Arnold Kling  

The Budget Issue

Telephone Fees... Overspending and Obesity...

How does John Kerry reconcile his spending and tax proposals with his promise to balance the Budget? The Washington Post reports,

Kerry says he would offset the cost of those programs with cuts in federal contracting, some agriculture subsidies and "out-of-control administrative costs" in the government. Other savings would come from a revamping of the student loan program, a commission to cut "corporate welfare" and the elimination of some missile-defense and other military weapons programs. Assuming all those savings materialize, the tax cut and spending proposals could still add as much as $1.3 trillion to the deficit over a decade.

That total is close to the bottom line of Bush's plan, which could add about $1.35 trillion to the deficit.

...[President Clinton's former staff chief Leon] Panetta offered another defense of Kerry: Do not believe all that he says. In 1992, Clinton pledged to tackle the deficit with some questionable proposals, Panetta said. Once in office, he stuck to that pledge far more strictly than the myriad campaign promises he laid out, pushing through a politically painful package of tax increases and spending cuts that helped bring the government into the black for four straight years.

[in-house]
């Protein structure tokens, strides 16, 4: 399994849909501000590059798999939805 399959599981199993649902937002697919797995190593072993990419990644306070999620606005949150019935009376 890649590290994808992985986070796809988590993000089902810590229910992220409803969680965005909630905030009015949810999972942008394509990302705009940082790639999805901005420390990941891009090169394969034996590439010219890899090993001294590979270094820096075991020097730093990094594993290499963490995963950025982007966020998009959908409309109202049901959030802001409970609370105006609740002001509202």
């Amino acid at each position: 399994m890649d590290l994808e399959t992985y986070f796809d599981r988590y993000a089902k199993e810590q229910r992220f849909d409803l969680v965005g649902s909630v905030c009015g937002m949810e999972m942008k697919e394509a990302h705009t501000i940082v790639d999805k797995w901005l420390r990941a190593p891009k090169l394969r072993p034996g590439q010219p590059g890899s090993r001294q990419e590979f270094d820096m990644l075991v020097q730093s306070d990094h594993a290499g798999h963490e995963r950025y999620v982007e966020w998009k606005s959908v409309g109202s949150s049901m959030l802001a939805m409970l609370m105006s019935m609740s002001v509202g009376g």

"I didn't believe Clinton's numbers, either, when he was running," Panetta acknowledged. "But what was passed was not what he campaigned on."

For Discussion. When it comes to the Budget, are we better off with candidates who keep all of their promises, or with candidates who will pass something other than what was campaigned on?

Comments and Sharing

CATEGORIES: Fiscal Policy

COMMENTS (15 to date)
Jervis Ninehammer writes:

We're better off with candidates who keep most of their promises, because this means they have personal integrity. Bush has failed on this count, because he pledged to keep spending down and has not done so. We'll have to see whether Kerry keeps his promises if he's elected.

Brad Hutchings writes: